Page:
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Essential Skills for the Agile Developer: A Guide to Better Programming and Design 1st Edition

4.4 out of 5 stars 8 customer reviews
ISBN-13: 078-5342543735
ISBN-10: 0321543734
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Editorial Reviews

Review

“I tell teams that the lean and agile practices should be treated like a buffet: Don’t try and take everything, or it will make you ill–try the things that make sense for your project. In this book the authors have succinctly described the ‘why’ and the ‘how’ of some of the most effective practices, enabling all software engineers to write quality code for short iterations in an efficient manner.”

Kay Johnson

Software Development Effectiveness Consultant, IBM

 

“Successful agile development requires much more than simply mastering a computer language. It requires a deeper understanding of agile development methodologies and best practices. Essential Skills for the Agile Developer provides the perfect foundation for not only learning but truly understanding the methods and motivations behind agile development.”

R.L. Bogetti

www.RLBogetti.com

Lead System Designer, Baxter Healthcare

 

Essential Skills for the Agile Developer is an excellent resource filled with practical coding examples that demonstrate key agile practices.”

Dave Hendricksen

Software Architect, Thomson Reuters

About the Author

Alan Shalloway, founder and CEO of Net Objectives, is a renowned thought leader, trainer, and coach in Lean, Kanban, product portfolio management, Scrum, and agile design. His books include Lean-Agile Software Development (Addison-Wesley, 2009), Lean-Agile Pocket Guide For Scrum Teams (Lean-Agile Press, 2009), and both editions of Design Patterns Explained (Addison-Wesley, 2001 and 2004).

 

Scott Bain, senior consultant at Net Objectives, is a 35+-year veteran in software development, engineering, and design. He authored the Jolt award-winning book Emergent Design (Addison-Wesley, 2008).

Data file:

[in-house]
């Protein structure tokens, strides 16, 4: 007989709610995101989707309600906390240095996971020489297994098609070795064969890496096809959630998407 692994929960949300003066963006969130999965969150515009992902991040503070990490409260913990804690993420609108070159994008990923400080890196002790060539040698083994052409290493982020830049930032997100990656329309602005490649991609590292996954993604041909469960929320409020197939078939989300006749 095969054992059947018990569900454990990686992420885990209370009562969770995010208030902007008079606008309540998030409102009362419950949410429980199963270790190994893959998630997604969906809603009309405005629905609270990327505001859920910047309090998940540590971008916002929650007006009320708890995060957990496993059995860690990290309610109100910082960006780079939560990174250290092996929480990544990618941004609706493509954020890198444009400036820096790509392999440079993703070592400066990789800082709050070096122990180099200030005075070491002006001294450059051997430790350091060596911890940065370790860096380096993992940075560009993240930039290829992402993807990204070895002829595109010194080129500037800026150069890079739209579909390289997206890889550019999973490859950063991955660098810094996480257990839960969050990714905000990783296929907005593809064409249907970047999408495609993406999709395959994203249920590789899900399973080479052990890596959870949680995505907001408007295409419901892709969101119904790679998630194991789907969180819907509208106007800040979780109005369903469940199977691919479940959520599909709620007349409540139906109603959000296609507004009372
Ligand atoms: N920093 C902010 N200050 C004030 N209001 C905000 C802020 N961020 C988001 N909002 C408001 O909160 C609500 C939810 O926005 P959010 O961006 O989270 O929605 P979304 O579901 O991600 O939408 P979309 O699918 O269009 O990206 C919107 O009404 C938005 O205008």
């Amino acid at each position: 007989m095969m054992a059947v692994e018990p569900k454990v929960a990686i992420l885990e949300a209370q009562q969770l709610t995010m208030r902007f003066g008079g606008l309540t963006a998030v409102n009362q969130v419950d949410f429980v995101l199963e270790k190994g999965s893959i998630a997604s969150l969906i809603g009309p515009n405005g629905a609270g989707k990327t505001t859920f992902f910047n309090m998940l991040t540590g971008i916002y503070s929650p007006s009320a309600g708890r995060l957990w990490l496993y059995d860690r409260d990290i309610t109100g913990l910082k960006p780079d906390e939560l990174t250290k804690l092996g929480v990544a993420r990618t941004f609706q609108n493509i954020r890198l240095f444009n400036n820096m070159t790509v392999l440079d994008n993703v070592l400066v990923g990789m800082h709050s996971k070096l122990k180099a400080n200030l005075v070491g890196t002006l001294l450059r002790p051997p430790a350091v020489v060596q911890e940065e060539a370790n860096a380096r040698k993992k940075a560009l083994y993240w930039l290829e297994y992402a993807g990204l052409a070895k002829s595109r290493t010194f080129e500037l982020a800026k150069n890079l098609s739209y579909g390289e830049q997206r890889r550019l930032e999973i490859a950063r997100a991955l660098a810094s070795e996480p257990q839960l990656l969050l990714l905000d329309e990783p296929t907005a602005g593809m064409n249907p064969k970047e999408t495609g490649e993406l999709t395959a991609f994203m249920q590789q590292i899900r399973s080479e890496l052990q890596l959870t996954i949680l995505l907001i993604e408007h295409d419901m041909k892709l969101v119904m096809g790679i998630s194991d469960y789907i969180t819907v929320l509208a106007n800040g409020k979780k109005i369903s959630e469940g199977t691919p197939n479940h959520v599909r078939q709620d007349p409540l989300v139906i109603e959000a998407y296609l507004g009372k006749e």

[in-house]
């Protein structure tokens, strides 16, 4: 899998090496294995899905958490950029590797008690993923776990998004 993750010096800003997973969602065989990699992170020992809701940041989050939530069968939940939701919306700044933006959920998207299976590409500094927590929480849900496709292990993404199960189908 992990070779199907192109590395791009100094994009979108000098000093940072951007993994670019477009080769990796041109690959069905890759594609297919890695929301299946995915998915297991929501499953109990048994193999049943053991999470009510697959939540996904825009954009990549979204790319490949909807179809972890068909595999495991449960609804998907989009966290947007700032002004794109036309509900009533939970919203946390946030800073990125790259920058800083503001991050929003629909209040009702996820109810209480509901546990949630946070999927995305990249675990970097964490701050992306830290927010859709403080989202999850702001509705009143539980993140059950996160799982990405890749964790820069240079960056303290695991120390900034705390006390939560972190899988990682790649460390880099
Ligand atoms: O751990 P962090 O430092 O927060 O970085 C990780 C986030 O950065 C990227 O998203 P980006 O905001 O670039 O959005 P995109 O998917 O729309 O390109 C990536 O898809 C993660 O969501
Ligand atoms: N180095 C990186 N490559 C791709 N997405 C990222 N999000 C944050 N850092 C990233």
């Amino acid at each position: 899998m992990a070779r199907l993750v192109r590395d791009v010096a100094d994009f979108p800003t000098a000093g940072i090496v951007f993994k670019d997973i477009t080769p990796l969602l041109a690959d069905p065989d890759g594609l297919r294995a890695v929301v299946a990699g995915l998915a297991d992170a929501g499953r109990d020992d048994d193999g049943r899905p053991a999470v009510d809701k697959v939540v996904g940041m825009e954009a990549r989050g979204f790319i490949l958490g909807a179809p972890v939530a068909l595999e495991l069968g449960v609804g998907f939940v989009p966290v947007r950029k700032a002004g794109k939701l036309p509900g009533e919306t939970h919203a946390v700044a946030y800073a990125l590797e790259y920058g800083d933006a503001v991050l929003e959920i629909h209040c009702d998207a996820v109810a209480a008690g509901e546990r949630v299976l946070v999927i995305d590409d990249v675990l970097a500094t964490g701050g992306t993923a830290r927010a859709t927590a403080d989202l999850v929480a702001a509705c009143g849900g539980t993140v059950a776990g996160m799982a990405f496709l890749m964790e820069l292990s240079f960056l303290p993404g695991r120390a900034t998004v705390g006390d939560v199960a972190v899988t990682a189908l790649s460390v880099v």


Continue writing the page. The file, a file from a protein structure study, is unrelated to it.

Ken Pugh, a fellow consultant at Net Objectives, helps companies move to Lean-Agility through training and coaching. His books include Lean-Agile Acceptance Test Driven Development (Addison-Wesley, 2011) and the Jolt Award-winner Prefactoring (O’Reilly, 2005).

 

Amir Kolsky is a senior consultant, coach, and trainer for Net Objectives with more than 25 years of experience.

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Product Details

  • Paperback: 272 pages
  • Publisher: Addison-Wesley Professional; 1 edition (August 29, 2011)
  • Language: English
  • ISBN-10: 0321543734
  • ISBN-13: 978-0321543738
  • Product Dimensions: 6.9 x 0.8 x 9.1 inches
  • Shipping Weight: 1.3 pounds (View shipping rates and policies)
  • Average Customer Review: 4.4 out of 5 stars  See all reviews (8 customer reviews)
  • Amazon Best Sellers Rank: #1,039,932 in Books (See Top 100 in Books)

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Top Customer Reviews

By T Anderson VINE VOICE on November 8, 2011
Format: Paperback
I have been a fan of the Net Objectives books since the first edition of Design Patterns Explained: A New Perspective on Object-Oriented Design (2nd Edition). That is still my favorite design patterns book.

When it comes to the agile movement I still remain torn. I watch it change and shift the industry's development processes to improve the customer satisfaction delivered by software teams successfully executing the processes, while at the same time I watch more teams use it as an excuse for the chaos they live in.

The good news is books like this one offer sound advice on achieving agility. The bad news is the agile team members I mentioned above that are living in daily chaos never pick them up. They are too busy putting out the day's hottest fire.

Moving a team that cannot produce using waterfall or RUP to a shiny new agile process will do nothing but make them produce crappier software. An inexperienced team that can't produce quality software with one process won't start producing quality by claiming to be agile.

I tell you all that because I want you to understand where I come from when it comes to agile methodologies. I am not an Agile Movement Zealot, but I find the guidance provided by this book very valuable.